We will all leave a legacy—and our choices will determine what kind.
Yvonne hadn’t been to church since age 11—and she hadn’t even liked it then. Now 27 years old and leaning on her cane, she made a choice, walking into Seacoast’s North Charleston campus on an Easter Sunday.
What Made Her Go?
Rewind a few months. Yvonne was drinking a gallon of vodka a day. Yes, a gallon. She would sit in the corner of her apartment in the dark and drink alone…before work…after work. She hid it well—even receiving awards of excellence at work.
“I used to pretend to go out with made-up friends,” Yvonne said, “so people wouldn’t recognize I had a problem.” In her teens, she’d discovered alcohol made it easier to talk to people—especially her mother.
“At the end of my mom’s shift at a restaurant bar, we’d meet up. It was our way of connecting.” And it was easier than asking: Why did you leave me as a child? After her parents divorced when she was six, Yvonne and her brothers lived with their father and grandfather.
Unwilling to See
“It wasn’t until I took my mom to a swim park in 2015 that I realized how skeletal she was. She had cirrhosis of the liver.” But Yvonne continued drinking. “I didn’t even visit her in hospice. I hardly remember her passing away that October. It was easier to think of nothing, to keep going lower.”
Yvonne became emaciated, herself. Her hair began to fall out and her gums to bleed. Her body slowly shut down.
A friend found Yvonne unconscious in her apartment. Hospitalized, she was diagnosed with alcohol neuropathy—a condition where the nerves that transmit signals between the body, the spinal cord, and the brain become severely damaged by toxic levels of alcohol. While in the ICU, she had a heart attack.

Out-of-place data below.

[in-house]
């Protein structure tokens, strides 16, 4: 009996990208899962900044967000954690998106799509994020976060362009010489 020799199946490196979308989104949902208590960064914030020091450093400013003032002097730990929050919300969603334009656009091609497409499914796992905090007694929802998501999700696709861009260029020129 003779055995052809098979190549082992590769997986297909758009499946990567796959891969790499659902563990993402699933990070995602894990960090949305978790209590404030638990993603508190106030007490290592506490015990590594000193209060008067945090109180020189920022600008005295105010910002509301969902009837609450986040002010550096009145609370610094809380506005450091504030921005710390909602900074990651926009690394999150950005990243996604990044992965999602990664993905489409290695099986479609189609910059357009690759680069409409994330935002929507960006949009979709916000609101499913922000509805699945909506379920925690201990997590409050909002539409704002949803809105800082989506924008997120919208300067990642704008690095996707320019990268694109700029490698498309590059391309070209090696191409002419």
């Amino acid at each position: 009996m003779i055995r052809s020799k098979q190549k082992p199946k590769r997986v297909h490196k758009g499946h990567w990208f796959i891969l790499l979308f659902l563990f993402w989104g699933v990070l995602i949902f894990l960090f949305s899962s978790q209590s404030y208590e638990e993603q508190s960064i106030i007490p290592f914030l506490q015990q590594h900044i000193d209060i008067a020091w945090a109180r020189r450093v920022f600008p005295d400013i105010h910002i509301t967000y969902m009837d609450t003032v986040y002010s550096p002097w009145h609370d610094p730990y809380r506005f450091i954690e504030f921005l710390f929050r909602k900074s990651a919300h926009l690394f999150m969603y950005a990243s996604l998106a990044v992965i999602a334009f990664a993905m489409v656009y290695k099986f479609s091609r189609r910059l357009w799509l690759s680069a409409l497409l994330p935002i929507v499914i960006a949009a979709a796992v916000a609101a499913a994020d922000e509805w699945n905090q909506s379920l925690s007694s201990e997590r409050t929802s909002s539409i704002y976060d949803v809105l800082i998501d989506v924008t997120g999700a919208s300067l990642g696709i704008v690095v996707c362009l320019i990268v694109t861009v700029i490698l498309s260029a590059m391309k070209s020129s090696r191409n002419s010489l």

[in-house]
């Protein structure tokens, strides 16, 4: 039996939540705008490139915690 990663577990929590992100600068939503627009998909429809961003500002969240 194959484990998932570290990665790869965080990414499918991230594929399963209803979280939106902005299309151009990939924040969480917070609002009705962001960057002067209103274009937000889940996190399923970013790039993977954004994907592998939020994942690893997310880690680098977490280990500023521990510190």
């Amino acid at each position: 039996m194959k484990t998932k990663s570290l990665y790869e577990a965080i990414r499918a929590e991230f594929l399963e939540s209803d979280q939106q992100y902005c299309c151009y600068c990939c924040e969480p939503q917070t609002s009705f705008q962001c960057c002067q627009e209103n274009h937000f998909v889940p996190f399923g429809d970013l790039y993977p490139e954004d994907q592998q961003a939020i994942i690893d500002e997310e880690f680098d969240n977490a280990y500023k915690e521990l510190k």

“I coded out for over a minute,” Yvonne said. “My dad didn’t know I was an alcoholic until then. While the doctors were trying to save my life, the chaplain standing at his side had asked, ‘Do you believe in God?’ When my dad answered ‘yes’, he said I opened my eyes.”
Yvonne was in the hospital for two months. “I couldn’t walk. I could hardly move.” She suffered terrible alcohol withdrawals. Life became a blur of rehabilitation: physical therapy, speech therapy, and occupational therapy. “I called out for my mom. It was only then I really faced that she had died.”
“A group leader of mine first mentioned Seacoast. After all that had happened, I decided to try it. Maybe God did care.”
She went alone that Easter Sunday, relying heavily on her cane. “To be honest, I don’t remember a lot about the service. I just knew I wanted to come back.”
“Maybe God did care.”
The campus pastor’s wife helped Yvonne get plugged into the Encourager program and find a lay counselor to talk to. “Soon, I started to serve in the food pantry and as a greeter.”
Yvonne’s workplace remained supportive, and she returned to her job. Blessedly, the nerve damage wasn’t permanent. In fact, a year after entering the church with a cane, she ran a half-marathon.
Finding a Sisterhood
“Now I’m a Sisterhood table leader—which is funny because the first thing I said in meeting my friends was, ‘I don’t like women.’ I was used to being around men: my dad, my grandfather…my brothers. I didn’t trust women.”
Now Yvonne is in the Griefshare program and she serves as an E3 mentor at the Dream Center, helping tutor at-risk kids.
“God used Seacoast to save my life. They treated me with respect. God gave me a second chance.” Yvonne recently celebrated two years of sobriety.
“I’m 29 years old, and I’m breaking the cycle.”
What about you? What legacy will you pass on? Where are your choices leading you? For more information, visit Seacoast’s support and recovery programs.